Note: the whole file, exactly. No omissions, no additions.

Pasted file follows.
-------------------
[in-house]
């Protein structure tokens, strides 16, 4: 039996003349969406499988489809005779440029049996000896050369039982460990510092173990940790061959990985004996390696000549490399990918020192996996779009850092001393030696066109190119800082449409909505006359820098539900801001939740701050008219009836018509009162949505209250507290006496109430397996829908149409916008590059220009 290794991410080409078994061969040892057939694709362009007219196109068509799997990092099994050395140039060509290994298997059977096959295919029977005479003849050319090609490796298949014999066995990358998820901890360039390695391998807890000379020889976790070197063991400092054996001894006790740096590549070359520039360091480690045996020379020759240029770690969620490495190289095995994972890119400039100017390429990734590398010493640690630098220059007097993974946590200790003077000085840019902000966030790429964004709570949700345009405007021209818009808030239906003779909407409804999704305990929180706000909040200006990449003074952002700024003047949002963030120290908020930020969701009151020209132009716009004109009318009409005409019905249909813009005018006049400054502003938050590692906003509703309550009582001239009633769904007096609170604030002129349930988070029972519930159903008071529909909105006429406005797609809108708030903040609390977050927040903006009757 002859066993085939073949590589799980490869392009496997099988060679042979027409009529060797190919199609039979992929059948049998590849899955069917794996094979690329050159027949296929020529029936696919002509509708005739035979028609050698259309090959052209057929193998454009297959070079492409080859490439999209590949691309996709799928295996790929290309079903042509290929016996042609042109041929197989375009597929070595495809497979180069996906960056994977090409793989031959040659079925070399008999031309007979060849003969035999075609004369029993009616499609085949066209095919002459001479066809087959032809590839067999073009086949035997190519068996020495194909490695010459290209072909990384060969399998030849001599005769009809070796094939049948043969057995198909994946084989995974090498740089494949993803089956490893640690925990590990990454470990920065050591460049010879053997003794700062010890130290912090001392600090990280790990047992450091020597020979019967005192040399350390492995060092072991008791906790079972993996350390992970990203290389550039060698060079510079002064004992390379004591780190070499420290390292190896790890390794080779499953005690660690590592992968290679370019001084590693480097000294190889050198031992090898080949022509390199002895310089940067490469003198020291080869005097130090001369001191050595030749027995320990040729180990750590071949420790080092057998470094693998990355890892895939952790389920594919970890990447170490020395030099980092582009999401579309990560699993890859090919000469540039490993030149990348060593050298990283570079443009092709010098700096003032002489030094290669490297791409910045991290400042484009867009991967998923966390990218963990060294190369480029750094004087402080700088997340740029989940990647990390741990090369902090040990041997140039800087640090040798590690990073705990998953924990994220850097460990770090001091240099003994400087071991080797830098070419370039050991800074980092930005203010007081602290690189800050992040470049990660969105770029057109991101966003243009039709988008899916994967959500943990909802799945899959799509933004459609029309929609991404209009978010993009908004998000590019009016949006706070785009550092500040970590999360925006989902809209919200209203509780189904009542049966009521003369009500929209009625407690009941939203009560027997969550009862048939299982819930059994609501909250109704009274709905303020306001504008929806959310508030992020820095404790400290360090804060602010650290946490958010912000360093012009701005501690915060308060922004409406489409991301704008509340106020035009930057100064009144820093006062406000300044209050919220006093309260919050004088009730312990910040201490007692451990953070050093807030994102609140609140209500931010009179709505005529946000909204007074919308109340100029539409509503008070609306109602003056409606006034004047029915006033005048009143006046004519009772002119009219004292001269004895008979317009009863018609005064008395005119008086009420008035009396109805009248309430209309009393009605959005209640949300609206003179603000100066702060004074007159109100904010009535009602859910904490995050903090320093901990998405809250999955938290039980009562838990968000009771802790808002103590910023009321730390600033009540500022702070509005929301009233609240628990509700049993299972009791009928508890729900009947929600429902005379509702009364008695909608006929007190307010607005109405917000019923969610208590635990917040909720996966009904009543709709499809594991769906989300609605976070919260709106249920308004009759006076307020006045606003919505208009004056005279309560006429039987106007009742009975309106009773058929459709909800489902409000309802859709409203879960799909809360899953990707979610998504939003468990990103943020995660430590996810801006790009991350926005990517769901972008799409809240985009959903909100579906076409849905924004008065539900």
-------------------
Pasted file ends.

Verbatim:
[in-house]
């Protein structure tokens, strides 16, 4: 039996003349969406499988489809005779440029049996000896050369039982460990510092173990940790061959990985004996390696000549490399990918020192996996779009850092001393030696066109190119800082449409909505006359820098539900801001939740701050008219009836018509009162949505209250507290006496109430397996829908149409916008590059220009 290794991410080409078994061969040892057939694709362009007219196109068509799997990092099994050395140039060509290994298997059977096959295919029977005479003849050319090609490796298949014999066995990358998820901890360039390695391998807890000379020889976790070197063991400092054996001894006790740096590549070359520039360091480690045996020379020759240029770690969620490495190289095995994972890119400039100017390429990734590398010493640690630098220059007097993974946590200790003077000085840019902000966030790429964004709570949700345009405007021209818009808030239906003779909407409804999704305990929180706000909040200006990449003074952002700024003047949002963030120290908020930020969701009151020209132009716009004109009318009409005409019905249909813009005018006049400054502003938050590692906003509703309550009582001239009633769904007096609170604030002129349930988070029972519930159903008071529909909105006429406005797609809108708030903040609390977050927040903006009757 002859066993085939073949590589799980490869392009496997099988060679042979027409009529060797190919199609039979992929059948049998590849899955069917794996094979690329050159027949296929020529029936696919002509509708005739035979028609050698259309090959052209057929193998454009297959070079492409080859490439999209590949691309996709799928295996790929290309079903042509290929016996042609042109041929197989375009597929070595495809497979180069996906960056994977090409793989031959040659079925070399008999031309007979060849003969035999075609004369029993009616499609085949066209095919002459001479066809087959032809590839067999073009086949035997190519068996020495194909490695010459290209072909990384060969399998030849001599005769009809070796094939049948043969057995198909994946084989995974090498740089494949993803089956490893640690925990590990990454470990920065050591460049010879053997003794700062010890130290912090001392600090990280790990047992450091020597020979019967005192040399350390492995060092072991008791906790079972993996350390992970990203290389550039060698060079510079002064004992390379004591780190070499420290390292190896790890390794080779499953005690660690590592992968290679370019001084590693480097000294190889050198031992090898080949022509390199002895310089940067490469003198020291080869005097130090001369001191050595030749027995320990040729180990750590071949420790080092057998470094693998990355890892895939952790389920594919970890990447170490020395030099980092582009999401579309990560699993890859090919000469540039490993030149990348060593050298990283570079443009092709010098700096003032002489030094290669490297791409910045991290400042484009867009991967998923966390990218963990060294190369480029750094004087402080700088997340740029989940990647990390741990090369902090040990041997140039800087640090040798590690990073705990998953924990994220850097460990770090001091240099003994400087071991080797830098070419370039050991800074980092930005203010007081602290690189800050992040470049990660969105770029057109991101966003243009039709988008899916994967959500943990909802799945899959799509933004459609029309929609991404209009978010993009908004998000590019009016949006706070785009550092500040970590999360925006989902809209919200209203509780189904009542049966009521003369009500929209009625407690009941939203009560027997969550009862048939299982819930059994609501909250109704009274709905303020306001504008929806959310508030992020820095404790400290360090804060602010650290946490958010912000360093012009701005501690915060308060922004409406489409991301704008509340106020035009930057100064009144820093006062406000300044209050919220006093309260919050004088009730312990910040201490007692451990953070050093807030994102609140609140209500931010009179709505005529946000909204007074919308109340100029539409509503008070609306109602003056409606006034004047029915006033005048009143006046004519009772002119009219004292001269004895008979317009009863018609005064008395005119008086009420008035009396109805009248309430209309009393009605959005209640949300609206003179603000100066702060004074007159109100904010009535009602859910904490995050903090320093901990998405809250999955938290039980009562838990968000009771802790808002103590910023009321730390600033009540500022702070509005929301009233609240628990509700049993299972009791009928508890729900009947929600429902005379509702009364008695909608006929007190307010607005109405917000019923969610208590635990917040909720996966009904009543709709499809594991769906989300609605976070919260709106249920308004009759006076307020006045606003919505208009004056005279309560006429039987106007009742009975309106009773058929459709909800489902409000309802859709409203879960799909809360899953990707979610998504939003468990990103943020995660430590996810801006790009991350926005990517769901972008799409809240985009959903909100579906076409849905924004008065539900």